Off the Menu

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On the way back to the kitchen the other night I heard someone say that Ed “Jean Luc” Kleefield’s restaurant mini-empire was crumbling (which made me laugh to myself since I immediately pictured Jean Luc in a toga with a fiddle—he even kinda looks like Nero).

The party in question, a local barmaid, supported this thesis with anecdotal evidence of the prolonged darkness of borderline dud steakhouse Prime 103, the complete failure of the overly kitschy pseudo-theme restaurant Mumbo Gumbo and the departure of Keith Greene—aka K-Grease, to no one but himself—from JLX Bistro when his celebrity chef boat sank (I think I saw him behind the line at Schmidt’s recently).

But, no, rumors of Jean Luc’s fall from greatness (or at least everywhere-ness) are greatly exaggerated—so says the East End’s most prolific self-promoting ’aurateur himself. Yes, Mumbo Gumbo is gratefully gone, at the insistence of its landlord, criminal defender of the fallen stars, Eddie Burke Jr., Jean Luc told a Press staffer recently. So, to fill the void, Jean Luc is taking a cue from the utter impossibility of even moving in the hyper-crowded bar of his garish Asian-something restaurant in Southampton, Madame Tong’s, on weekends and looking to tap the giant profits of the booze biz at his other spots.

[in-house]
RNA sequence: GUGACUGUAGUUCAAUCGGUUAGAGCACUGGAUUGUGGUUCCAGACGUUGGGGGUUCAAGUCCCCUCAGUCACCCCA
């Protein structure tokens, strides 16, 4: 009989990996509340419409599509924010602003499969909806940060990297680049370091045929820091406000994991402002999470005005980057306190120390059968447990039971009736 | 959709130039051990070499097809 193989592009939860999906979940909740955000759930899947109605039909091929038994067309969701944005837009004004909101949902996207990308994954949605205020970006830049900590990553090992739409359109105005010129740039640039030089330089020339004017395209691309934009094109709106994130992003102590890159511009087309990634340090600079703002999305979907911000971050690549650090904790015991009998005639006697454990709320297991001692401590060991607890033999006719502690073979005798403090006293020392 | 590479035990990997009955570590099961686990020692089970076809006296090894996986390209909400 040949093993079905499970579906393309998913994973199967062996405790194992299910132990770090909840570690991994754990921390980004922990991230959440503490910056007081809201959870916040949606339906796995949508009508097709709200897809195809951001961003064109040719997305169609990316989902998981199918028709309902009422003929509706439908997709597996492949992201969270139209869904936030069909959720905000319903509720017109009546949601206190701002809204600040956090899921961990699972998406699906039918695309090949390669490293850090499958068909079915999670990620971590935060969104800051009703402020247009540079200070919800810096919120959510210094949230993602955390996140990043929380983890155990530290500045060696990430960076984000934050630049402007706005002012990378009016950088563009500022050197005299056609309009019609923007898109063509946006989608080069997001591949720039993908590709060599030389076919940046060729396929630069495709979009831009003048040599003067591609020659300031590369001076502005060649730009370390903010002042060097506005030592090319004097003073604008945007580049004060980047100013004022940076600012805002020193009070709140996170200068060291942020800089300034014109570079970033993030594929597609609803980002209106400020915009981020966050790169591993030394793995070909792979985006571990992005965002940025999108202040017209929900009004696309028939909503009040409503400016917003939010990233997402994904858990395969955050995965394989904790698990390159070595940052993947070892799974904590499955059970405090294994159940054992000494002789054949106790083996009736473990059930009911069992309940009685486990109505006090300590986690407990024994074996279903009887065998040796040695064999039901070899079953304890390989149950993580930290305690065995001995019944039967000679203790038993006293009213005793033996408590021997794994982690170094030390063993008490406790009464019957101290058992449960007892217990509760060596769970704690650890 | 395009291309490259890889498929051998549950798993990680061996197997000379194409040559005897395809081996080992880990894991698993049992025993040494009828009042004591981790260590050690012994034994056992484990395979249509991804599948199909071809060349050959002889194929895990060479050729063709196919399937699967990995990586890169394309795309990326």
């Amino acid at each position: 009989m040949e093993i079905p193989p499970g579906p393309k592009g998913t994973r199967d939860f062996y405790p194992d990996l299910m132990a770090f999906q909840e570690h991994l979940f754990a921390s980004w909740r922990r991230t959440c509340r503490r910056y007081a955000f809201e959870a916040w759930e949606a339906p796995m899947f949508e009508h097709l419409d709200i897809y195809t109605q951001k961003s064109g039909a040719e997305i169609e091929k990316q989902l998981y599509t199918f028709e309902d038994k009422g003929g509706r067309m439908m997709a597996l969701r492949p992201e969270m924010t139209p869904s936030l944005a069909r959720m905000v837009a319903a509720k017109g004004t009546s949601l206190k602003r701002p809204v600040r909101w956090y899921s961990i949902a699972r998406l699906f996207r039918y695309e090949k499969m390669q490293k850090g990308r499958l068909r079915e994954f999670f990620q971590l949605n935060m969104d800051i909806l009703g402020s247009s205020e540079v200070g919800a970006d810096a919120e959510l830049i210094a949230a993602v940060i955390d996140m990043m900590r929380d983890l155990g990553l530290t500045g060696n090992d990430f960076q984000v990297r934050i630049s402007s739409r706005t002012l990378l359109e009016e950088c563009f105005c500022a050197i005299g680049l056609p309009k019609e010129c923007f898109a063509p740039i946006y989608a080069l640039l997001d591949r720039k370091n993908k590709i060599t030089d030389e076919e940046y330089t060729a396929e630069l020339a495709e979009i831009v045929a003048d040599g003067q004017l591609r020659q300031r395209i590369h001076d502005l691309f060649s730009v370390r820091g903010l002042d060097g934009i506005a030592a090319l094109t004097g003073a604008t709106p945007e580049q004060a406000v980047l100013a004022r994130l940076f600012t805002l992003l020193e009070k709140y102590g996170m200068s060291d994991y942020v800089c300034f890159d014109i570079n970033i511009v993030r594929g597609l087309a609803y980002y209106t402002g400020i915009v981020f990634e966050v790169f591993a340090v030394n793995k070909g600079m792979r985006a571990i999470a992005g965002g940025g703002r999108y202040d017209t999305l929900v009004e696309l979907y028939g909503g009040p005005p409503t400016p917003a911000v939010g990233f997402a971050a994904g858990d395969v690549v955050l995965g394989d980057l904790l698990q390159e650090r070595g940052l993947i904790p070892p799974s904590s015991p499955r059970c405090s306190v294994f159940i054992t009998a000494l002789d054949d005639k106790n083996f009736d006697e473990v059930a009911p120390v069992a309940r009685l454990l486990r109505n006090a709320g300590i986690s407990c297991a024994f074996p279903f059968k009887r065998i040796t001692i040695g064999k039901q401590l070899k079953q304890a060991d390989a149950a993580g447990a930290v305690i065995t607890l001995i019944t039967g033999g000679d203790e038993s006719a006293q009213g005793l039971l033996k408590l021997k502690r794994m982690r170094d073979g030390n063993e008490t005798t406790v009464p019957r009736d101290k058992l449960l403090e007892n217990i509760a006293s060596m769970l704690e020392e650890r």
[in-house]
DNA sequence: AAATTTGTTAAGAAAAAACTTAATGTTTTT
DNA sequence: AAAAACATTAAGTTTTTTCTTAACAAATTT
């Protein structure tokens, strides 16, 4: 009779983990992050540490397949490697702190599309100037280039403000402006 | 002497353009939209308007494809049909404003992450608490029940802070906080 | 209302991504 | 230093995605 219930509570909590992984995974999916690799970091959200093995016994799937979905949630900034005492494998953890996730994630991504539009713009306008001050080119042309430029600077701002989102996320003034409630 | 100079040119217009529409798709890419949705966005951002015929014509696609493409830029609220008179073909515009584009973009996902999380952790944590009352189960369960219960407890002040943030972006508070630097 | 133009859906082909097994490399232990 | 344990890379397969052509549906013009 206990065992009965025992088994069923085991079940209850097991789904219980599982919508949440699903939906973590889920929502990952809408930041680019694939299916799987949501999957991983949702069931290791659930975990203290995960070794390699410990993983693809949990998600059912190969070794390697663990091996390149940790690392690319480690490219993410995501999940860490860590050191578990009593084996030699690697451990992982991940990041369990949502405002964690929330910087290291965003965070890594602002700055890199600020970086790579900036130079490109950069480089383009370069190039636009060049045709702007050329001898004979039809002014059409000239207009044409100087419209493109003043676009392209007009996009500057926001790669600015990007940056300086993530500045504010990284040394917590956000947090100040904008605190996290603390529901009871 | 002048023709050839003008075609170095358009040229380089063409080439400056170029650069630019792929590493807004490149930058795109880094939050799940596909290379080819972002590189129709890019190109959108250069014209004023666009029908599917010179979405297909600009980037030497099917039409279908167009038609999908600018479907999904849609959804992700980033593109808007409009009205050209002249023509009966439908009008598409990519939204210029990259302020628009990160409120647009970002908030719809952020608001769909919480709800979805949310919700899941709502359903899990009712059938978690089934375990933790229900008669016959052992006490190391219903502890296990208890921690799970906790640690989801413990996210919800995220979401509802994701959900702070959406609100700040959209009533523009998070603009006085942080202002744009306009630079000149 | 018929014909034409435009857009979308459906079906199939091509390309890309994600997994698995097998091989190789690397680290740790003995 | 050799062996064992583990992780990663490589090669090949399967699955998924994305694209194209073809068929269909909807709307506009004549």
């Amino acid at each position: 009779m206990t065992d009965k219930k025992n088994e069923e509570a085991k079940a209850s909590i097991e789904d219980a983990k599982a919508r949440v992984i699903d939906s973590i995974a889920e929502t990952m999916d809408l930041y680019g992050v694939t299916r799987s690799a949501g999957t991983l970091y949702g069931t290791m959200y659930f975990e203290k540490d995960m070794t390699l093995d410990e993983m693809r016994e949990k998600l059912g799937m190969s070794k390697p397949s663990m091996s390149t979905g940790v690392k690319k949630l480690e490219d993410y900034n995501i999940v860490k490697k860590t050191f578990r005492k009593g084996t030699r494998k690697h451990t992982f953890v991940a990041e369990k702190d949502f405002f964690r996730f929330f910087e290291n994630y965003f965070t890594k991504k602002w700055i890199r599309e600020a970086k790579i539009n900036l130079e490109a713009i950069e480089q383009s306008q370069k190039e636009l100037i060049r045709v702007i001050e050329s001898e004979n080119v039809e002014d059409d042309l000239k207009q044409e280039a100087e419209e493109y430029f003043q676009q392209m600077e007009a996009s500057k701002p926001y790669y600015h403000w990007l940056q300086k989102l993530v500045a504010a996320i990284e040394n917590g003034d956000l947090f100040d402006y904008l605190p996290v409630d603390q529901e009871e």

First, Madame Tong’s is going to be stepping up its high-end bar crowd offerings, using the big dining room for bottle service this summer, and the Mumbo Gumbo spot (it used to be Phao and then Jeff and Eddy’s, in case you’re like most people and never went to Mumbo Gumbo) will morph into a “wine bar and Italian café,” says Mr. Luc, which will apparently be offering fare as varied as panninis and whole fish but will clearly be geared toward the lucrative late night crowd.

And that’s not all Jean Luc has up his sleeve. He is also hoping to tap the need for a new trendy see-and-be-seen nightclub spot in East Hampton now that Star Room is no more, and will be using the spacious side room and outdoor patio of Prime 103 as a clubby gathering spot. My sources tell me it will be called Honey Bar and will have its own entrance, making use of the building’s dual driveways. You gotta hand it to Jean Luc: he’s always thinking.